I have been wanting to get a vegetable garden going for a long time. Our trip took up most of my planning brain cells so I didn't dwell too heavily upon the planning of the garden in the early spring months. I knew we would get home in plenty of time to get the garden going.
Two things got in the way; one, money and two, weather.
Everything costs money--everything! If I'd had the garden spot prepared, I could have purchased a few dollars worth of seeds and been in business, but it was not that simple. Our ground is unworked and has been for decades. The sod is very thick. My original plan included covering the weeds and grass with newspaper, building raised beds complete with mole and slug deterrents, buying good soil to fill the garden boxes, then covering the aisles with bark. That was going to cost about a billion dollars so it was scrapped.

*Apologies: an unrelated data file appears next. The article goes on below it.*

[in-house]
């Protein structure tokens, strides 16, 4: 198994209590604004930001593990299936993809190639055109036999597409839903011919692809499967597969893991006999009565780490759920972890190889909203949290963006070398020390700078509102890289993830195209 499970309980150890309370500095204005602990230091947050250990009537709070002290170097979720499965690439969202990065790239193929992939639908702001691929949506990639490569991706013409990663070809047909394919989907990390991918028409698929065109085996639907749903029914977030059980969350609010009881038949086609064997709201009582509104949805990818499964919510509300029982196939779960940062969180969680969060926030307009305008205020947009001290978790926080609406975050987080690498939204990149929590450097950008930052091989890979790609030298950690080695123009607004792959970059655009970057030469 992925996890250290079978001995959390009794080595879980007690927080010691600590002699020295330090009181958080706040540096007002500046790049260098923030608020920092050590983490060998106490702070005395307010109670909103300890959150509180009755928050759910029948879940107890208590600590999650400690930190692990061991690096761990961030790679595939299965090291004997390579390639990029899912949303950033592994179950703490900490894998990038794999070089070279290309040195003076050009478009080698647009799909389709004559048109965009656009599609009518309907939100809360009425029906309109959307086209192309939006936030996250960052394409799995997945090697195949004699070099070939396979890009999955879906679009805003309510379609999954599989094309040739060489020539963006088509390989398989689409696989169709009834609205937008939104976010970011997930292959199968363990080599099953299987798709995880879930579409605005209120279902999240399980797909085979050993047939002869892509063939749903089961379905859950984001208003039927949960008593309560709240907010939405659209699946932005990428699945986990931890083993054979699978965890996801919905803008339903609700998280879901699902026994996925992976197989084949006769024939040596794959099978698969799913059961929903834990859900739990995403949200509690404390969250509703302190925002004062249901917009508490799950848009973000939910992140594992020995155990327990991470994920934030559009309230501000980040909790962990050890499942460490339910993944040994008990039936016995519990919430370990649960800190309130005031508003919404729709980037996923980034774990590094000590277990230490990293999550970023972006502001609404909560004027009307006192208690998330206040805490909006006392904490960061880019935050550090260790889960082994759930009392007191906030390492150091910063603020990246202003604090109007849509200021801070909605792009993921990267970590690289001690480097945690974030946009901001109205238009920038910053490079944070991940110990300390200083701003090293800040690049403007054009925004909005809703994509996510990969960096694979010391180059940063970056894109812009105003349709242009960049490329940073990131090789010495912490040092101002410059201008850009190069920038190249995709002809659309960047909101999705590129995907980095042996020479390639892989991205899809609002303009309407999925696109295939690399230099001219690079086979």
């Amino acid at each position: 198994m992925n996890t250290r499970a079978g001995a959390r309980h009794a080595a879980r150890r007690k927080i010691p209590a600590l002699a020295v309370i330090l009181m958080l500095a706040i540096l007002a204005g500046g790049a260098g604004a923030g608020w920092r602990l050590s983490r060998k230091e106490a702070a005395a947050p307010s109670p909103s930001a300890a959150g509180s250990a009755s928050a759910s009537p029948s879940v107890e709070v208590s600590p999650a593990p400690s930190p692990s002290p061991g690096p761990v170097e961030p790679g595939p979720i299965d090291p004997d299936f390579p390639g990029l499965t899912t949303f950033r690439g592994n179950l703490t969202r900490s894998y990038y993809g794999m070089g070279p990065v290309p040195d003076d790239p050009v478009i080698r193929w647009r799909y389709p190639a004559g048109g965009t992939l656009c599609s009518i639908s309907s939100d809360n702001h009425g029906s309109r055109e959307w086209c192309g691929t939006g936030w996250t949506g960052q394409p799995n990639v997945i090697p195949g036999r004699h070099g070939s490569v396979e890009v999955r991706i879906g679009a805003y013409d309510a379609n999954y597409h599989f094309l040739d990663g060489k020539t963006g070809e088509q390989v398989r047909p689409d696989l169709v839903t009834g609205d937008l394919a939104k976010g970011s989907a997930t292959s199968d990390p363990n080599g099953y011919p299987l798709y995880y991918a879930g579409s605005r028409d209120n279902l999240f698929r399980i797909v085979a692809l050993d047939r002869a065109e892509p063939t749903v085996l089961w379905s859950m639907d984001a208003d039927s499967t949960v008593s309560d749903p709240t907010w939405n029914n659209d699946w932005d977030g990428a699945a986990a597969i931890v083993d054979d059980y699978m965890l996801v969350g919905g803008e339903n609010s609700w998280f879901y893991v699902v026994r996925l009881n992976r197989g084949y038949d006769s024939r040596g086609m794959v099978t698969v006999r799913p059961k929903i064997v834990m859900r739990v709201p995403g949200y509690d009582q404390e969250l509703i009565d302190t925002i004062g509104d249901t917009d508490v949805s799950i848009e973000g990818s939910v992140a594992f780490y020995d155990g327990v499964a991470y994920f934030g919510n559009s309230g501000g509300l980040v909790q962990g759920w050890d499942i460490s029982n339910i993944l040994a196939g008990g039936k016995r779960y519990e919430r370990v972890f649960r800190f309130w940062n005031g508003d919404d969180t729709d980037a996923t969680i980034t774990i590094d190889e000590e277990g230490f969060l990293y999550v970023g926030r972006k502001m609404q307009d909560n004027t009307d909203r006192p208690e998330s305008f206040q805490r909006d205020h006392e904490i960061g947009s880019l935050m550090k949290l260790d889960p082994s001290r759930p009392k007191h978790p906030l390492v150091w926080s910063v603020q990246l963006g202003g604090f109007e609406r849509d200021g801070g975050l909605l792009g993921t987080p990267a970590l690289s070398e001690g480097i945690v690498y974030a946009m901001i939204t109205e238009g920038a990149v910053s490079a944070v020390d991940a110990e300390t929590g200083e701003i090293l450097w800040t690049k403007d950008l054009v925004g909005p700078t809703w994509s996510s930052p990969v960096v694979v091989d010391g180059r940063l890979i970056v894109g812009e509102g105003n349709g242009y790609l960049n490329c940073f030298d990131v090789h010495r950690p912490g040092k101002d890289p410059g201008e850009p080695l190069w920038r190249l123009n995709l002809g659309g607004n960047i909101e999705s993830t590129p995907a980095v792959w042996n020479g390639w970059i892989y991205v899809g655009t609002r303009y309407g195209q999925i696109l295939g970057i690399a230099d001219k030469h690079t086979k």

But I was determined, so I pulled out the shovel. I worked and worked at tearing out the sod and succeeded in getting only a 6' x 30' space semi-prepared. I even considered planting sod corn like Charles Ingalls did during their first year on the prairie. I had been feeling sad and a bit guilty about having all of this gorgeous land, yet having nothing of nutritional value growing on it.
Then we got a late frost. On June 6th.
All of our neighbors lost most of their gardens.
I no longer felt so bad that the seeds were not planted.
Our home teacher let us borrow his tiller. My husband ran the thing over the garden area I'd already worked with the shovel. With the assistance of a machine, I'd hoped to get a much larger area prepared--even if it meant making a big garden possible for next year.
It turns out that those pull cord machines hate me. I really, really, really tried to get that thing to start but it never even gave me a hopeful cough or half-start. Grrrrr.
In the end, I was thwarted still. And the whole time, Patches just lounged in the shade watching me struggle.
I'm pretty sure he was laughing on the inside.